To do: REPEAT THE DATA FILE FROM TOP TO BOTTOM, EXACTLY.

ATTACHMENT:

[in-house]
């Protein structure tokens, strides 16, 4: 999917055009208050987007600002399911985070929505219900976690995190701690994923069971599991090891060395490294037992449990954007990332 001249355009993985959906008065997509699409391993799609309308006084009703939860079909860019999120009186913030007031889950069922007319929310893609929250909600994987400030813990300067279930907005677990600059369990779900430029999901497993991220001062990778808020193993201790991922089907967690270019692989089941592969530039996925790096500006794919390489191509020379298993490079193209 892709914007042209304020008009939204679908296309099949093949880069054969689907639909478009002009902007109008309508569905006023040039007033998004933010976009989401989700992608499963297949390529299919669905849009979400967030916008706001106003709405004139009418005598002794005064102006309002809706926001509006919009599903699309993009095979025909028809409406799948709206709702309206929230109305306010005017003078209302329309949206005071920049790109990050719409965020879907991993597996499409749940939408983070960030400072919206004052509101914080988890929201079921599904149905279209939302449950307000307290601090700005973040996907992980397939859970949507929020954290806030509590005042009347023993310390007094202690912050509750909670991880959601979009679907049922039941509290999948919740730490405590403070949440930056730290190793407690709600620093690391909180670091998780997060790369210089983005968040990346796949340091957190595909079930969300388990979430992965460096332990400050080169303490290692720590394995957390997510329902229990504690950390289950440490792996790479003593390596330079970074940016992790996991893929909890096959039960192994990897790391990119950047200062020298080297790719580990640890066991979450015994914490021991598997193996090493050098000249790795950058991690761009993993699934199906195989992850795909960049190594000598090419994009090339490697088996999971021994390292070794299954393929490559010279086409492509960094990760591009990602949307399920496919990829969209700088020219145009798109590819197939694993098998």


[in-house]
């Protein structure tokens, strides 16, 4: 999917055009208050987007600002399911985070929505219900976690995190701690994923069971599991090891060395490294037992449990954007990332 001249355009993985959906008065997509699409391993799609309308006084009703939860079909860019999120009186913030007031889950069922007319929310893609929250909600994987400030813990300067279930907005677990600059369990779900430029999901497993991220001062990778808020193993201790991922089907967690270019692989089941592969530039996925790096500006794919390489191509020379298993490079193209 892709914007042209304020008009939204679908296309099949093949880069054969689907639909478009002009902007109008309508569905006023040039007033998004933010976009989401989700992608499963297949390529299919669905849009979400967030916008706001106003709405004139009418005598002794005064102006309002809706926001509006919009599903699309993009095979025909028809409406799948709206709702309206929230109305306010005017003078209302329309949206005071920049790109990050719409965020879907991993597996499409749940939408983070960030400072919206004052509101914080988890929201079921599904149905279209939302449950307000307290601090700005973040996907992980397939859970949507929020954290806030509590005042009347023993310390007094202690912050509750909670991880959601979009679907049922039941509290999948919740730490405590403070949440930056730290190793407690709600620093690391909180670091998780997060790369210089983005968040990346796949340091957190595909079930969300388990979430992965460096332990400050080169303490290692720590394995957390997510329902229990504690950390289950440490792996790479003593390596330079970074940016992790996991893929909890096959039960192994990897790391990119950047200062020298080297790719580990640890066991979450015994914490021991598997193996090493050098000249790795950058991690761009993993699934199906195989992850795909960049190594000598090419994009090339490697088996999971021994390292070794299954393929490559010279086409492509960094990760591009990602949307399920496919990829969209700088020219145009798109590819197939694993098998």